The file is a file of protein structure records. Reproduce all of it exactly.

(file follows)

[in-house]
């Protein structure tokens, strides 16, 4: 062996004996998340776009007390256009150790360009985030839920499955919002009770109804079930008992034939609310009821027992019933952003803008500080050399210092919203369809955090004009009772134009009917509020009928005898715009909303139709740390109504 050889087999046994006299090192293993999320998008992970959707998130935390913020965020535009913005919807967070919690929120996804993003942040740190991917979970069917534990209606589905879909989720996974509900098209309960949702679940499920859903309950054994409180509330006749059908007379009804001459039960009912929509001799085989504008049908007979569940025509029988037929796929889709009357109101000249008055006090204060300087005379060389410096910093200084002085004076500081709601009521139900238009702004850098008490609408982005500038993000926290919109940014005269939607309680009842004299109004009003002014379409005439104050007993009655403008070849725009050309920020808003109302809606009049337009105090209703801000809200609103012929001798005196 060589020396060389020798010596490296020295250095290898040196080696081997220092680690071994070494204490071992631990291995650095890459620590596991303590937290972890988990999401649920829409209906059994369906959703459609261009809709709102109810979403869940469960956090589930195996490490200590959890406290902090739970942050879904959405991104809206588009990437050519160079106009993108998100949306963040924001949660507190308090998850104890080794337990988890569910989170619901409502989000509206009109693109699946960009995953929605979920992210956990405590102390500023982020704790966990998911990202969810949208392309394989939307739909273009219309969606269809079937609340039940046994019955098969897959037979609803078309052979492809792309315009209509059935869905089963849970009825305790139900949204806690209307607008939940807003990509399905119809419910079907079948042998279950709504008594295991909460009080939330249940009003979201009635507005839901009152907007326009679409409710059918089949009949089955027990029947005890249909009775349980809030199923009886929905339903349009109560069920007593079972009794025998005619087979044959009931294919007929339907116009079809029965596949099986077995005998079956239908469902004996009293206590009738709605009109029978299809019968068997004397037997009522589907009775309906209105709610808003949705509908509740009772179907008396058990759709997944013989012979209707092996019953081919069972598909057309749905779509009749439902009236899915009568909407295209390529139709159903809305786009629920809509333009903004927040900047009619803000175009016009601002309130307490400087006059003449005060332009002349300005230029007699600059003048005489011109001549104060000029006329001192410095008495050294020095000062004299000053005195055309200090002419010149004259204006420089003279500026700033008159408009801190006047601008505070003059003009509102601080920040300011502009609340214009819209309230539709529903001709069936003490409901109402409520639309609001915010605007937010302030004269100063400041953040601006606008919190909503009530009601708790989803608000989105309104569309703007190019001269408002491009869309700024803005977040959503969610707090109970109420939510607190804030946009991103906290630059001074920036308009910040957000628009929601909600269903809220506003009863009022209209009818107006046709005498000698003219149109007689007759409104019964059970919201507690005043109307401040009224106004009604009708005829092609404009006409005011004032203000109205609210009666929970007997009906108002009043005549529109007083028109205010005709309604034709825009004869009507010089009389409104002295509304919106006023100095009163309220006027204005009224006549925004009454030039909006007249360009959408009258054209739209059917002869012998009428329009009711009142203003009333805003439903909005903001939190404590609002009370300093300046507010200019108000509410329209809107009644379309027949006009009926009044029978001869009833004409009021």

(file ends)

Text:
[in-house]
């Protein structure tokens, strides 16, 4: 062996004996998340776009007390256009150790360009985030839920499955919002009770109804079930008992034939609310009821027992019933952003803008500080050399210092919203369809955090004009009772134009009917509020009928005898715009909303139709740390109504 050889087999046994006299090192293993999320998008992970959707998130935390913020965020535009913005919807967070919690929120996804993003942040740190991917979970069917534990209606589905879909989720996974509900098209309960949702679940499920859903309950054994409180509330006749059908007379009804001459039960009912929509001799085989504008049908007979569940025509029988037929796929889709009357109101000249008055006090204060300087005379060389410096910093200084002085004076500081709601009521139900238009702004850098008490609408982005500038993000926290919109940014005269939607309680009842004299109004009003002014379409005439104050007993009655403008070849725009050309920020808003109302809606009049337009105090209703801000809200609103012929001798005196 060589020396060389020798010596490296020295250095290898040196080696081997220092680690071994070494204490071992631990291995650095890459620590596991303590937290972890988990999401649920829409209906059994369906959703459609261009809709709102109810979403869940469960956090589930195996490490200590959890406290902090739970942050879904959405991104809206588009990437050519160079106009993108998100949306963040924001949660507190308090998850104890080794337990988890569910989170619901409502989000509206009109693109699946960009995953929605979920992210956990405590102390500023982020704790966990998911990202969810949208392309394989939307739909273009219309969606269809079937609340039940046994019955098969897959037979609803078309052979492809792309315009209509059935869905089963849970009825305790139900949204806690209307607008939940807003990509399905119809419910079907079948042998279950709504008594295991909460009080939330249940009003979201009635507005839901009152907007326009679409409710059918089949009949089955027990029947005890249909009775349980809030199923009886929905339903349009109560069920007593079972009794025998005619087979044959009931294919007929339907116009079809029965596949099986077995005998079956239908469902004996009293206590009738709605009109029978299809019968068997004397037997009522589907009775309906209105709610808003949705509908509740009772179907008396058990759709997944013989012979209707092996019953081919069972598909057309749905779509009749439902009236899915009568909407295209390529139709159903809305786009629920809509333009903004927040900047009619803000175009016009601002309130307490400087006059003449005060332009002349300005230029007699600059003048005489011109001549104060000029006329001192410095008495050294020095000062004299000053005195055309200090002419010149004259204006420089003279500026700033008159408009801190006047601008505070003059003009509102601080920040300011502009609340214009819209309230539709529903001709069936003490409901109402409520639309609001915010605007937010302030004269100063400041953040601006606008919190909503009530009601708790989803608000989105309104569309703007190019001269408002491009869309700024803005977040959503969610707090109970109420939510607190804030946009991103906290630059001074920036308009910040957000628009929601909600269903809220506003009863009022209209009818107006046709005498000698003219149109007689007759409104019964059970919201507690005043109307401040009224106004009604009708005829092609404009006409005011004032203000109205609210009666929970007997009906108002009043005549529109007083028109205010005709309604034709825009004869009507010089009389409104002295509304919106006023100095009163309220006027204005009224006549925004009454030039909006007249360009959408009258054209739209059917002869012998009428329009009711009142203003009333805003439903909005903001939190404590609002009370300093300046507010200019108000509410329209809107009644379309027949006009009926009044029978001869009833004409009021």